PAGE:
The attention span and overall energy level of freshmen after lunch is a spectacular sight to behold. Luckily this also provides me with a great learning moment and great learning. I can do some great lessons in which students get up and move around. I can provide great opportunities for writing or reflection at the beginning of class if I need them to sit more in class. It allows me a great opportunity to be even more intentional with my planning.
So the school year is here and not going anywhere. I look forward to getting some rest this weekend and being invigorated for the next week.
One of the strange realities of being a part of a cohort in a teaching program is the difference in schedules. While Seattle Public School started just a couple days ago, I am now finishing up my second full week plus a day! It sure feels like we are in the swing of the school year again; summer seems like a distant memory.
In many ways, that is a good thing. The beginning of the school year always feels a little disjointed and random with the amount of requirements pulling students in different directions. There are fire drills, seating charts, summer reading exams that take up class time, and general expectations to go over. The orientation for teachers and students in the first week or so can be both exhausting and endless. Thus it feels good now that we seem to be in the flow of the school year and engaging students in the curriculum again.
One of the challenges I faced this past week involved being in my third year as a teacher at Seattle Prep. With that experience can unexpectedly come lack of preparation in a strange way. While I work on lesson plans and preparing materials, there is also a feeling of ease as I have done some of these lessons before. For example, this week we are reading The Crucible in junior Collegio (integrated English and History) while studying colonialism with an early emphasis on the Puritans as historical context for the play. There is a great packet of information with questions for students to work on in groups dealing with the reason for the Salem Witch Trials including the disparity in wealth between Salem Town and Salem Village. It provides students with a great understanding of why this hysteria may have occurred in the 1690′s. I felt confident when assigning this work in class and went around checking in on groups. Unfortunately, I did not read the directions myself carefully again this year. I started contradicting the directions and essentially led all the groups astray. I didn’t feel too great at the end of that class period.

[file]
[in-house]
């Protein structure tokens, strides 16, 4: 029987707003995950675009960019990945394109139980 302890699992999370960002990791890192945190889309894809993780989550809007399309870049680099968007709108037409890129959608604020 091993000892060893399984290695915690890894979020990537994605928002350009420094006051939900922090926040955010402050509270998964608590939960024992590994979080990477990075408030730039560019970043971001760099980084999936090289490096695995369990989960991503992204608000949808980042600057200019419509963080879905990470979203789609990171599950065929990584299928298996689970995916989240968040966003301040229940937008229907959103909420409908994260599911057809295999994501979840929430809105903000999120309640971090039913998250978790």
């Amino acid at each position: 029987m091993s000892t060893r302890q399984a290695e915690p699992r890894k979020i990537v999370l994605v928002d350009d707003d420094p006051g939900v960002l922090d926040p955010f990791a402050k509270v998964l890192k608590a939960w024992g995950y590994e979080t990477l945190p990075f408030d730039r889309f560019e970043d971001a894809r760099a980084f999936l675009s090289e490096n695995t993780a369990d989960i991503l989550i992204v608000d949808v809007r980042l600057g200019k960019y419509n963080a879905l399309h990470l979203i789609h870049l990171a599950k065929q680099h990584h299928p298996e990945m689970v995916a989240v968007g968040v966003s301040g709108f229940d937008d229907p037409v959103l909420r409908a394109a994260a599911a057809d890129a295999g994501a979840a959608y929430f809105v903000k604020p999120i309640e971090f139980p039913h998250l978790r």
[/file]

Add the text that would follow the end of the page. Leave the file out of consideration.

So how do you recover from that? In order to ensure students know the information and can be engaged with the material, I had to adapt. Instead of taking up more time to re-do my mistakes, I led a class discussion today to ensure students know the purpose of the assignment. Two things allowed the lesson to be saved in the end that I need to remember. One, admit to yourself that you messed up. Two, be flexible in your lessons. Lastly, it was a great reminder that when I am fully prepared (including looking over everything, even when you think you know it) it helps my mental state in the classroom.